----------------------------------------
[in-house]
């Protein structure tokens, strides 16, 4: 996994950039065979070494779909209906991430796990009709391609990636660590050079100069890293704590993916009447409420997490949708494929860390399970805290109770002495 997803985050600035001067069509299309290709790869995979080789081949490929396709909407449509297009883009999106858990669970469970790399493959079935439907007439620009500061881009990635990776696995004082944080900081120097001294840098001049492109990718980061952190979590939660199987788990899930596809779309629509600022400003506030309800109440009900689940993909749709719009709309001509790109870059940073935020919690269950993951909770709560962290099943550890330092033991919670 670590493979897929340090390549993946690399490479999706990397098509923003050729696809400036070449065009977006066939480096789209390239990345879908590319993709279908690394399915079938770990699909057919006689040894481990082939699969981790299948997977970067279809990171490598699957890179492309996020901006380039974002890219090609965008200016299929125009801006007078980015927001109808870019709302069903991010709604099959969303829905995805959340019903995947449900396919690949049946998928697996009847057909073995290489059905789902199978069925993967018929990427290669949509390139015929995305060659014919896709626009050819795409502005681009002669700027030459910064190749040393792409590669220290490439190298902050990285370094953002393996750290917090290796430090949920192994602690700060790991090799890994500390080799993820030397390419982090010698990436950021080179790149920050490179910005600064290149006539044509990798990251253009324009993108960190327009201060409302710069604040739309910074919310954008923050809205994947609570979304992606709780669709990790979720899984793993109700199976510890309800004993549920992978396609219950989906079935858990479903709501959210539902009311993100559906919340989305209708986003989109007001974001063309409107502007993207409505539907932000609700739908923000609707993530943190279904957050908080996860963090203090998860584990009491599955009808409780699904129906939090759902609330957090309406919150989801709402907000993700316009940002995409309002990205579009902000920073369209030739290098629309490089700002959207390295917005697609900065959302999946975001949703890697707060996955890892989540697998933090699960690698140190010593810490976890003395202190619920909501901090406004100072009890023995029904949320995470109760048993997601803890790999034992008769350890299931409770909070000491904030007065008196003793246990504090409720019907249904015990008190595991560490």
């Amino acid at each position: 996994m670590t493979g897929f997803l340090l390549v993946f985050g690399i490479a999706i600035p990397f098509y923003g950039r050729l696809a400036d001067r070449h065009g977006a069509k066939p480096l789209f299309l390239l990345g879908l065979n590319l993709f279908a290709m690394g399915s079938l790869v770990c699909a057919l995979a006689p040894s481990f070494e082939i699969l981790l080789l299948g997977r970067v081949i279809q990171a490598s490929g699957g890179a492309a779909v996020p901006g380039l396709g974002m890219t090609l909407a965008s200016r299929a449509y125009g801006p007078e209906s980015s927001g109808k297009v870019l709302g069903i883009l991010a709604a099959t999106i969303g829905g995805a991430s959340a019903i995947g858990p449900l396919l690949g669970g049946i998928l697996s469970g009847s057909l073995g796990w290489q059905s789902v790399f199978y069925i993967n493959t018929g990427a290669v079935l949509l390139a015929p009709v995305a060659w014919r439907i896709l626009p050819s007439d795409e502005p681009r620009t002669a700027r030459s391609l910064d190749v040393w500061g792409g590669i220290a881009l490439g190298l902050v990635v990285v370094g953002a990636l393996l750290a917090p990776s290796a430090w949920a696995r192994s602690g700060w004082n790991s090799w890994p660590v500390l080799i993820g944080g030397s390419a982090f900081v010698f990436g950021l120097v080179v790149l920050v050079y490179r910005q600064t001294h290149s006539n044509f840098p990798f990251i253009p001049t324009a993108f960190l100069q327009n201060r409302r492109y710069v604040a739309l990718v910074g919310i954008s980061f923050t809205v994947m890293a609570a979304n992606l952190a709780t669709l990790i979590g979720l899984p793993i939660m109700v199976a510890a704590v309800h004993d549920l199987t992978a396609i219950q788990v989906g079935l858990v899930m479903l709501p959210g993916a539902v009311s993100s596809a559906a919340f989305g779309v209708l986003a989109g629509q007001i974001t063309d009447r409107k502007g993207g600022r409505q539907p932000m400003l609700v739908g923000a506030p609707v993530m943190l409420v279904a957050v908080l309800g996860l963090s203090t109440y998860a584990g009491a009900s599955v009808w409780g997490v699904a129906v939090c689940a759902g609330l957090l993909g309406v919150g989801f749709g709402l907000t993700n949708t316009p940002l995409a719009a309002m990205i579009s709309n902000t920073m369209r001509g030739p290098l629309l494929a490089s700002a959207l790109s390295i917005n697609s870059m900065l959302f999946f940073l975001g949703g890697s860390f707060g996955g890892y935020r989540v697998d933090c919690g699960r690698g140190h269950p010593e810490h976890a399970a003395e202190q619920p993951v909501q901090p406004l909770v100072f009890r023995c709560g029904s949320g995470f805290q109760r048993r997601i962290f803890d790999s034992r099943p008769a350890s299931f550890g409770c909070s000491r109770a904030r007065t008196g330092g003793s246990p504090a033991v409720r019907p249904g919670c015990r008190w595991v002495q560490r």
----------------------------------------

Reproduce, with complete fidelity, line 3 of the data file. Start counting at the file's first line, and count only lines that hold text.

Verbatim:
């Amino acid at each position: 996994m670590t493979g897929f997803l340090l390549v993946f985050g690399i490479a999706i600035p990397f098509y923003g950039r050729l696809a400036d001067r070449h065009g977006a069509k066939p480096l789209f299309l390239l990345g879908l065979n590319l993709f279908a290709m690394g399915s079938l790869v770990c699909a057919l995979a006689p040894s481990f070494e082939i699969l981790l080789l299948g997977r970067v081949i279809q990171a490598s490929g699957g890179a492309a779909v996020p901006g380039l396709g974002m890219t090609l909407a965008s200016r299929a449509y125009g801006p007078e209906s980015s927001g109808k297009v870019l709302g069903i883009l991010a709604a099959t999106i969303g829905g995805a991430s959340a019903i995947g858990p449900l396919l690949g669970g049946i998928l697996s469970g009847s057909l073995g796990w290489q059905s789902v790399f199978y069925i993967n493959t018929g990427a290669v079935l949509l390139a015929p009709v995305a060659w014919r439907i896709l626009p050819s007439d795409e502005p681009r620009t002669a700027r030459s391609l910064d190749v040393w500061g792409g590669i220290a881009l490439g190298l902050v990635v990285v370094g953002a990636l393996l750290a917090p990776s290796a430090w949920a696995r192994s602690g700060w004082n790991s090799w890994p660590v500390l080799i993820g944080g030397s390419a982090f900081v010698f990436g950021l120097v080179v790149l920050v050079y490179r910005q600064t001294h290149s006539n044509f840098p990798f990251i253009p001049t324009a993108f960190l100069q327009n201060r409302r492109y710069v604040a739309l990718v910074g919310i954008s980061f923050t809205v994947m890293a609570a979304n992606l952190a709780t669709l990790i979590g979720l899984p793993i939660m109700v199976a510890a704590v309800h004993d549920l199987t992978a396609i219950q788990v989906g079935l858990v899930m479903l709501p959210g993916a539902v009311s993100s596809a559906a919340f989305g779309v209708l986003a989109g629509q007001i974001t063309d009447r409107k502007g993207g600022r409505q539907p932000m400003l609700v739908g923000a506030p609707v993530m943190l409420v279904a957050v908080l309800g996860l963090s203090t109440y998860a584990g009491a009900s599955v009808w409780g997490v699904a129906v939090c689940a759902g609330l957090l993909g309406v919150g989801f749709g709402l907000t993700n949708t316009p940002l995409a719009a309002m990205i579009s709309n902000t920073m369209r001509g030739p290098l629309l494929a490089s700002a959207l790109s390295i917005n697609s870059m900065l959302f999946f940073l975001g949703g890697s860390f707060g996955g890892y935020r989540v697998d933090c919690g699960r690698g140190h269950p010593e810490h976890a399970a003395e202190q619920p993951v909501q901090p406004l909770v100072f009890r023995c709560g029904s949320g995470f805290q109760r048993r997601i962290f803890d790999s034992r099943p008769a350890s299931f550890g409770c909070s000491r109770a904030r007065t008196g330092g003793s246990p504090a033991v409720r019907p249904g919670c015990r008190w595991v002495q560490r």